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United States Department of Agriculture

Agricultural Research Service

Title: The Sensitivity of Snowmelt Processes to Climate Conditions and Forest Cover During Rain-on-Snow: a Study of the 1996 Pacific Northwest Flood

Authors
item Marks, Daniel
item Kimball, John - UNIVERSITY OF MONTANA
item Tingey, David - EPA - CORVALLIS OR
item Link, Tim - OREGON STATE UNIVERSITY

Submitted to: Hydrological Processes
Publication Type: Peer Reviewed Journal
Publication Acceptance Date: September 1, 1998
Publication Date: N/A

Interpretive Summary: A warm, very wet Pacific storm caused major flooding in the Pacific Northwest during February 1996. Rapid melting of the mountain snowcover contributed to this flooding. An energy balance snowmelt model is used to simulate snowmelt processes during this event in the Central Cascade mountains of Oregon. Data from paired open and forested experimental sites at locations at and just below the Pacific Crest were used to drive snowcover down to elevations as low as 500m in the Oregon Cascades. At the start of the storm, the depth of the snowcover at the high site (1142m) was 1.97m with snow water equivalent (SWE) of 425mm, while at the mid site (968m) the snowcover was 1.14m with SWE of 264mm. During the 5-6 day period of the storm the high site received 349mm of rain, lost 291mm of SWE, and generated 640mm of runoff, leaving only 0.22m of snow on the ground. The mid site received 410mm of rain, lost 264mm of water to melt, and generated 674mm of runoff, completely depleting the snowcover. Simulations at adjacent forested sites showed significantly less snowmelt during the event. The snowcover under the mature forest at the high site lost only 44mm of SWE during the event, generating 396mm of runoff, and leaving 0.69m of snow. The model accurately simulated both depth and SWE during the development of the snowcover prior to the storm, and the depletion of the snowcover during the event. ...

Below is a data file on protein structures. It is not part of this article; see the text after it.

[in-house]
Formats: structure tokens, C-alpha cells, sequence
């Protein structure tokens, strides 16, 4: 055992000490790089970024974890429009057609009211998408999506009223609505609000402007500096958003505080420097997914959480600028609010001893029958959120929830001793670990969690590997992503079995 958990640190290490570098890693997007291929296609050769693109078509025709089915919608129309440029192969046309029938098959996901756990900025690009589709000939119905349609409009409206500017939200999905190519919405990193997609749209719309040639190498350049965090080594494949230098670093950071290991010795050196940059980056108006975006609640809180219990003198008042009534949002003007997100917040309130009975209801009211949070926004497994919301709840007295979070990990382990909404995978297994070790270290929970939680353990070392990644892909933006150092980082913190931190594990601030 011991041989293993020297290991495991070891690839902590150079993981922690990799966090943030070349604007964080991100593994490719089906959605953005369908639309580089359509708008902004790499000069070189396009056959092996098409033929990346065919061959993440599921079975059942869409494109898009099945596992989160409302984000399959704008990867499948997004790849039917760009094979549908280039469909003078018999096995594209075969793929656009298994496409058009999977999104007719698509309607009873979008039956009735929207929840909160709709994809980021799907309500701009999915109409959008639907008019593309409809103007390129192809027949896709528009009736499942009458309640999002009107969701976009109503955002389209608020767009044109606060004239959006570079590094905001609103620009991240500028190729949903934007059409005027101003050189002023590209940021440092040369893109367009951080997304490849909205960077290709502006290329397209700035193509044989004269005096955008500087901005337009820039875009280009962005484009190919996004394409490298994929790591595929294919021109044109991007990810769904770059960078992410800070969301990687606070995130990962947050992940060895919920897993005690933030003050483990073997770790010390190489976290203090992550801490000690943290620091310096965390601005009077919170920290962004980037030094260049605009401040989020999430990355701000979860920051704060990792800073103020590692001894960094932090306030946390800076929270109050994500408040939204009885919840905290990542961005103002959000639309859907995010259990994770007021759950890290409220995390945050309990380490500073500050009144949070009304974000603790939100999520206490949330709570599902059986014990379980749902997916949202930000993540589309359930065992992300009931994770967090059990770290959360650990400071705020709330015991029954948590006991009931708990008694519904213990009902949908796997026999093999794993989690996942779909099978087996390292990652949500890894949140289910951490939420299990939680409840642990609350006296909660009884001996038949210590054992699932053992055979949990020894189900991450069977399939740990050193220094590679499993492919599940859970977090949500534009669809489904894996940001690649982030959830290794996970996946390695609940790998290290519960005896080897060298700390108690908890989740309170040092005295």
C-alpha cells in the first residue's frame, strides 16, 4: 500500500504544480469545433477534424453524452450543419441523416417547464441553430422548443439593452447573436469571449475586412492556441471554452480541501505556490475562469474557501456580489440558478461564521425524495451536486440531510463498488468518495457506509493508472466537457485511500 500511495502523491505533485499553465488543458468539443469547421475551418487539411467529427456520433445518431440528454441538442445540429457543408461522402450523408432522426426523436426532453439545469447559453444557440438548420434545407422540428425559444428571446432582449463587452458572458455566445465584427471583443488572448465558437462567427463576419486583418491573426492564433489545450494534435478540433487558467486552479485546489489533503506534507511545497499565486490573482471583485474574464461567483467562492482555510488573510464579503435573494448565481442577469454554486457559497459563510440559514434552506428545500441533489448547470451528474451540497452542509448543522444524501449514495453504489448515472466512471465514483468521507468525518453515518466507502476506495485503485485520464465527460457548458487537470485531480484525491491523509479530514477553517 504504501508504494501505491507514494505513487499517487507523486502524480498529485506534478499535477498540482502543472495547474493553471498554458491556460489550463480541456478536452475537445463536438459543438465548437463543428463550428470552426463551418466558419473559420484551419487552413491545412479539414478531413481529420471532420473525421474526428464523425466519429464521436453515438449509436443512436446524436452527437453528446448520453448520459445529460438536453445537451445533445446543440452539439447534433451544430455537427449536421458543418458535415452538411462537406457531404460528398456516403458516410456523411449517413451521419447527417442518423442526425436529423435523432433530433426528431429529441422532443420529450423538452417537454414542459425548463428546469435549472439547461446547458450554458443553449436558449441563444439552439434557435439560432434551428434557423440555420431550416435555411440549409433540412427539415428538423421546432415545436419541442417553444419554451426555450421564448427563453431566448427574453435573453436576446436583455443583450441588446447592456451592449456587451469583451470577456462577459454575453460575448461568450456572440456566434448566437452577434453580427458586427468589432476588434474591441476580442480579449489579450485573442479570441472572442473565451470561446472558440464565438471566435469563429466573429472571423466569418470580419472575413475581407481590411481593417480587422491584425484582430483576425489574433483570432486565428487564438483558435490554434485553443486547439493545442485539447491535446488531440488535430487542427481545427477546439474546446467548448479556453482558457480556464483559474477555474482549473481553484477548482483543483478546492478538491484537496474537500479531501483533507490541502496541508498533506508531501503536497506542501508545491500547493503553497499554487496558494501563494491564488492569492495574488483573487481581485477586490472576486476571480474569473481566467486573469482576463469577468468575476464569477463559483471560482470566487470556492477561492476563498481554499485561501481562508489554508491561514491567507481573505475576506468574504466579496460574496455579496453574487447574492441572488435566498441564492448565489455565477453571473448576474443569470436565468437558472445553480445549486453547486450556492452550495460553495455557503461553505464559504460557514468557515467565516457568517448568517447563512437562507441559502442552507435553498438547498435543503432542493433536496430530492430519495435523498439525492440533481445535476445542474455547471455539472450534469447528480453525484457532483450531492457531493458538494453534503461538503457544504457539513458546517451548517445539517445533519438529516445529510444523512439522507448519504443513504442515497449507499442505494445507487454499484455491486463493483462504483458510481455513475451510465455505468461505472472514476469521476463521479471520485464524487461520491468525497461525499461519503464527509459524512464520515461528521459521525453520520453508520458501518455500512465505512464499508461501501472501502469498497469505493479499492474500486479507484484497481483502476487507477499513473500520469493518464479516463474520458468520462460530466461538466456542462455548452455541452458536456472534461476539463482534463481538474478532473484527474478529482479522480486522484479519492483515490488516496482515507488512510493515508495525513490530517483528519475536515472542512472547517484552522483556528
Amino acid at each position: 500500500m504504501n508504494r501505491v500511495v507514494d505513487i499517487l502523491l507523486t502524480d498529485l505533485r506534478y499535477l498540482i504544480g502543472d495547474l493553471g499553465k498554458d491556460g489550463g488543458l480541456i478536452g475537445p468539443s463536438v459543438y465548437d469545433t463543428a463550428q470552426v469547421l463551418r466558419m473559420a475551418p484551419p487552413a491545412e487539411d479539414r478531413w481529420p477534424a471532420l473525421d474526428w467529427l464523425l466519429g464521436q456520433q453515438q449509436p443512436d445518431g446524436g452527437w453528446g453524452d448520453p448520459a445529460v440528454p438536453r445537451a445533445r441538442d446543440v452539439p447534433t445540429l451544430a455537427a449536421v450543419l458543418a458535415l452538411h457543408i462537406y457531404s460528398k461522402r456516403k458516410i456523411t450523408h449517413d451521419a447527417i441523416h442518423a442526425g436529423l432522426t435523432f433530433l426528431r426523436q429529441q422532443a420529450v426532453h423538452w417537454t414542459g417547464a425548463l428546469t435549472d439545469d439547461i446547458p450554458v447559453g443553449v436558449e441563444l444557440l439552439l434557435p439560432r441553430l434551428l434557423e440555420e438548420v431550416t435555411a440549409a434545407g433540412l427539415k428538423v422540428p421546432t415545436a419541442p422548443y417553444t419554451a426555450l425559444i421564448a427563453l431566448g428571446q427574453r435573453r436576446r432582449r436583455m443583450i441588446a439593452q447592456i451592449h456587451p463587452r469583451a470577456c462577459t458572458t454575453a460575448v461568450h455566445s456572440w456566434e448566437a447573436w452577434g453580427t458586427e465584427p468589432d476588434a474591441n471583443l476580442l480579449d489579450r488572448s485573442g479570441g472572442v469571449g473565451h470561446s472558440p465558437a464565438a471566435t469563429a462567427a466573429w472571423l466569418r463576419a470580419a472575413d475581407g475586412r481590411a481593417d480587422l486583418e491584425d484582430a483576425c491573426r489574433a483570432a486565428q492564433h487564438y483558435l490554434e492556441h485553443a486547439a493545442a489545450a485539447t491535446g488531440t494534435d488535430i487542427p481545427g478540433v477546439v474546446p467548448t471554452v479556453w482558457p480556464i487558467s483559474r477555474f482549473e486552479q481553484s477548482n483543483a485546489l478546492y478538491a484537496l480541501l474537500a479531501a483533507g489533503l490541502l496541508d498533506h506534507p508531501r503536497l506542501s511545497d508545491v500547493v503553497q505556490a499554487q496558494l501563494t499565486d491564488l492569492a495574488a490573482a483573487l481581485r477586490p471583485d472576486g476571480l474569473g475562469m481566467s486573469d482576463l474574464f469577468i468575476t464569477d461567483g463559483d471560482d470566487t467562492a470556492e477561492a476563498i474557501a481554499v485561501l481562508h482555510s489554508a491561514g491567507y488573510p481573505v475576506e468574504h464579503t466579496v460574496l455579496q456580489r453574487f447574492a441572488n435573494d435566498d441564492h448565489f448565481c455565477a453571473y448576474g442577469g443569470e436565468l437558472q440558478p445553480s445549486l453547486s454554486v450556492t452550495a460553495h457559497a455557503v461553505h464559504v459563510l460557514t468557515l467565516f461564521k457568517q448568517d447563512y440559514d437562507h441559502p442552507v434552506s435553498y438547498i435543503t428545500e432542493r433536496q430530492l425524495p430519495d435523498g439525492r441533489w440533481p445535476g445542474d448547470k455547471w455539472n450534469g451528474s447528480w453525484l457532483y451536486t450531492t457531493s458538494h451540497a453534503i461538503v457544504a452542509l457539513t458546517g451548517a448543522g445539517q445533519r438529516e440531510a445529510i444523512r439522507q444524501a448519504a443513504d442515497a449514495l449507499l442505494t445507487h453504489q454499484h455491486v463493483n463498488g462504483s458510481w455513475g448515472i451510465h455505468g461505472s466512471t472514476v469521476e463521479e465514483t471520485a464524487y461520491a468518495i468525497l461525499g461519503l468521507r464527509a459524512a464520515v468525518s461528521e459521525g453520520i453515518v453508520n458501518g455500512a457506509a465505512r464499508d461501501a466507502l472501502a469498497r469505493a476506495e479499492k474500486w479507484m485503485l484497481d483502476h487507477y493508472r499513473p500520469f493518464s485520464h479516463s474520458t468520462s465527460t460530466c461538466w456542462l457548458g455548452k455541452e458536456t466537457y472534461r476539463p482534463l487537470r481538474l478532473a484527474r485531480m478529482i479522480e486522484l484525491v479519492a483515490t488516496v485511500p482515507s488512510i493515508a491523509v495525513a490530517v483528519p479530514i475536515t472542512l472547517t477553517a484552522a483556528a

Technical Abstract: A warm, very wet Pacific storm caused major flooding in the Pacific Northwest during February 1996. Rapid melting of the mountain snowcover contributed to this flooding. An energy balance snowmelt model is used to simulate snowmelt processes during this event in the Central Cascade mountains of Oregon. Data from paired open and forested experimental sites at locations at and just below the Pacific Crest were used to drive snowcover down to elevations as low as 500m in the Oregon Cascades. At the start of the storm, the depth of the snowcover at the high site (1142m) was 1.97m with snow water equivalent (SWE) of 425mm, while at the mid site (968m) the snowcover was 1.14m with SWE of 264mm. During the 5-6 day period of the storm the high site received 349mm of rain, lost 291mm of SWE, and generated 640mm of runoff, leaving only 0.22m of snow on the ground. The mid site received 410mm of rain, lost 264mm of water to melt, and generated 674mm of runoff, completely depleting the snowcover. Simulations at adjacent forested sites showed significantly less snowmelt during the event. The snowcover under the mature forest at the high site lost only 44mm of SWE during the event, generating 396mm of runoff, and leaving 0.69m of snow. The model accurately simulated both depth and SWE during the development of the snowcover prior to the storm, and the depletion of the snowcover during the event. ...

Last Modified: 10/30/2014
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